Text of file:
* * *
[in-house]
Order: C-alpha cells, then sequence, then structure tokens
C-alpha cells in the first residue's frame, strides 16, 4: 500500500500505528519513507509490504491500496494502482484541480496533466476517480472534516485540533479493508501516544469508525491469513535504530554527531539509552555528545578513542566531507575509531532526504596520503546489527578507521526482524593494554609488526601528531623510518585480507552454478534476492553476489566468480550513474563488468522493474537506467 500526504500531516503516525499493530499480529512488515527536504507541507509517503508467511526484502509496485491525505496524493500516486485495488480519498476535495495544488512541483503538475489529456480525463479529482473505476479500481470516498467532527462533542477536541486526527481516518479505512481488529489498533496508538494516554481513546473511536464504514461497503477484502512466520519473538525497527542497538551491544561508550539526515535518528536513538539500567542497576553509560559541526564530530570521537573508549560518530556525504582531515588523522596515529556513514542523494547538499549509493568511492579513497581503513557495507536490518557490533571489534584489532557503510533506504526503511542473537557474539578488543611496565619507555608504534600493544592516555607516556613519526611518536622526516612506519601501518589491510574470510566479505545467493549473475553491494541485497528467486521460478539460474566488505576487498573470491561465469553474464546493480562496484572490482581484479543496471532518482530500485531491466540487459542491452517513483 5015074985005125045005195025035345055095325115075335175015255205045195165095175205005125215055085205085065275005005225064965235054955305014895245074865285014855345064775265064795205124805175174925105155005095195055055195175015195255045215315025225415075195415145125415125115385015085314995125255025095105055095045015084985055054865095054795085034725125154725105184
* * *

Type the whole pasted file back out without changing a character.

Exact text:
[in-house]
Order: C-alpha cells, then sequence, then structure tokens
C-alpha cells in the first residue's frame, strides 16, 4: 500500500500505528519513507509490504491500496494502482484541480496533466476517480472534516485540533479493508501516544469508525491469513535504530554527531539509552555528545578513542566531507575509531532526504596520503546489527578507521526482524593494554609488526601528531623510518585480507552454478534476492553476489566468480550513474563488468522493474537506467 500526504500531516503516525499493530499480529512488515527536504507541507509517503508467511526484502509496485491525505496524493500516486485495488480519498476535495495544488512541483503538475489529456480525463479529482473505476479500481470516498467532527462533542477536541486526527481516518479505512481488529489498533496508538494516554481513546473511536464504514461497503477484502512466520519473538525497527542497538551491544561508550539526515535518528536513538539500567542497576553509560559541526564530530570521537573508549560518530556525504582531515588523522596515529556513514542523494547538499549509493568511492579513497581503513557495507536490518557490533571489534584489532557503510533506504526503511542473537557474539578488543611496565619507555608504534600493544592516555607516556613519526611518536622526516612506519601501518589491510574470510566479505545467493549473475553491494541485497528467486521460478539460474566488505576487498573470491561465469553474464546493480562496484572490482581484479543496471532518482530500485531491466540487459542491452517513483 5015074985005125045005195025035345055095325115075335175015255205045195165095175205005125215055085205085065275005005225064965235054955305014895245074865285014855345064775265064795205124805175174925105155005095195055055195175015195255045215315025225415075195415145125415125115385015085314995125255025095105055095045015084985055054865095054795085034725125154725105184